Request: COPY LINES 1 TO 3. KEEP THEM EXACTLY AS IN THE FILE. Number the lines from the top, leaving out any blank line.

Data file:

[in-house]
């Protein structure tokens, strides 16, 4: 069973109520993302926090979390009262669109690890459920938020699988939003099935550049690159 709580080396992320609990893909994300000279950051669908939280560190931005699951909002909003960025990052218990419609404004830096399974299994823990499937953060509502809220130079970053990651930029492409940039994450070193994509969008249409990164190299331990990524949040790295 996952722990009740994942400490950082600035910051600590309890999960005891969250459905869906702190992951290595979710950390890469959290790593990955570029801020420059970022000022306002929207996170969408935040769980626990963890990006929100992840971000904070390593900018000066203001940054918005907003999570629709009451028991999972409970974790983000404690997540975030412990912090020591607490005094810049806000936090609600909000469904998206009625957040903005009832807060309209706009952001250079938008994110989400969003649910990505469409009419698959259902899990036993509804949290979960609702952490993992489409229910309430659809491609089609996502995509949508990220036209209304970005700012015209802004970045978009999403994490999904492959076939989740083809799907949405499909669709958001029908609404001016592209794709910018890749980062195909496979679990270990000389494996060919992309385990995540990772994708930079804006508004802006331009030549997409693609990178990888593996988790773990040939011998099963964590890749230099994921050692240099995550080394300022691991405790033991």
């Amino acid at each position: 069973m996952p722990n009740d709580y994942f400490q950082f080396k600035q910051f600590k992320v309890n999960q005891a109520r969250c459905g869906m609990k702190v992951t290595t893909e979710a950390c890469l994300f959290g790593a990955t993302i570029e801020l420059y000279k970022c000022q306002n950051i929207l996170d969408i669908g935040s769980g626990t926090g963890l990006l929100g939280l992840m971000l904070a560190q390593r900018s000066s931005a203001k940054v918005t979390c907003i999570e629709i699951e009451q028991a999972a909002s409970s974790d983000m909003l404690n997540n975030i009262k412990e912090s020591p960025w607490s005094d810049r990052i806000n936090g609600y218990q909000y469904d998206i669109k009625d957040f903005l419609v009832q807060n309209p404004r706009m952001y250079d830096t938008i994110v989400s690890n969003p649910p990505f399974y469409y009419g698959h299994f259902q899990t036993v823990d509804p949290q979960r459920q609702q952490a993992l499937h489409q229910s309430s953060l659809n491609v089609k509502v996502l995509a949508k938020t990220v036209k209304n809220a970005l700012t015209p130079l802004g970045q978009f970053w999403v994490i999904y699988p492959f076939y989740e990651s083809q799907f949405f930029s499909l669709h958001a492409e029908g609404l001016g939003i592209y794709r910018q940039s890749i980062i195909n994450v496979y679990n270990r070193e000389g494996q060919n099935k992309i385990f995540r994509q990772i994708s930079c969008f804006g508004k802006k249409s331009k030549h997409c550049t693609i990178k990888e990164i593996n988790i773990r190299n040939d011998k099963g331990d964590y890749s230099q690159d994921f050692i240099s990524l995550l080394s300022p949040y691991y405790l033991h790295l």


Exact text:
[in-house]
């Protein structure tokens, strides 16, 4: 069973109520993302926090979390009262669109690890459920938020699988939003099935550049690159 709580080396992320609990893909994300000279950051669908939280560190931005699951909002909003960025990052218990419609404004830096399974299994823990499937953060509502809220130079970053990651930029492409940039994450070193994509969008249409990164190299331990990524949040790295 996952722990009740994942400490950082600035910051600590309890999960005891969250459905869906702190992951290595979710950390890469959290790593990955570029801020420059970022000022306002929207996170969408935040769980626990963890990006929100992840971000904070390593900018000066203001940054918005907003999570629709009451028991999972409970974790983000404690997540975030412990912090020591607490005094810049806000936090609600909000469904998206009625957040903005009832807060309209706009952001250079938008994110989400969003649910990505469409009419698959259902899990036993509804949290979960609702952490993992489409229910309430659809491609089609996502995509949508990220036209209304970005700012015209802004970045978009999403994490999904492959076939989740083809799907949405499909669709958001029908609404001016592209794709910018890749980062195909496979679990270990000389494996060919992309385990995540990772994708930079804006508004802006331009030549997409693609990178990888593996988790773990040939011998099963964590890749230099994921050692240099995550080394300022691991405790033991």
């Amino acid at each position: 069973m996952p722990n009740d709580y994942f400490q950082f080396k600035q910051f600590k992320v309890n999960q005891a109520r969250c459905g869906m609990k702190v992951t290595t893909e979710a950390c890469l994300f959290g790593a990955t993302i570029e801020l420059y000279k970022c000022q306002n950051i929207l996170d969408i669908g935040s769980g626990t926090g963890l990006l929100g939280l992840m971000l904070a560190q390593r900018s000066s931005a203001k940054v918005t979390c907003i999570e629709i699951e009451q028991a999972a909002s409970s974790d983000m909003l404690n997540n975030i009262k412990e912090s020591p960025w607490s005094d810049r990052i806000n936090g609600y218990q909000y469904d998206i669109k009625d957040f903005l419609v009832q807060n309209p404004r706009m952001y250079d830096t938008i994110v989400s690890n969003p649910p990505f399974y469409y009419g698959h299994f259902q899990t036993v823990d509804p949290q979960r459920q609702q952490a993992l499937h489409q229910s309430s953060l659809n491609v089609k509502v996502l995509a949508k938020t990220v036209k209304n809220a970005l700012t015209p130079l802004g970045q978009f970053w999403v994490i999904y699988p492959f076939y989740e990651s083809q799907f949405f930029s499909l669709h958001a492409e029908g609404l001016g939003i592209y794709r910018q940039s890749i980062i195909n994450v496979y679990n270990r070193e000389g494996q060919n099935k992309i385990f995540r994509q990772i994708s930079c969008f804006g508004k802006k249409s331009k030549h997409c550049t693609i990178k990888e990164i593996n988790i773990r190299n040939d011998k099963g331990d964590y890749s230099q690159d994921f050692i240099s990524l995550l080394s300022p949040y691991y405790l033991h790295l």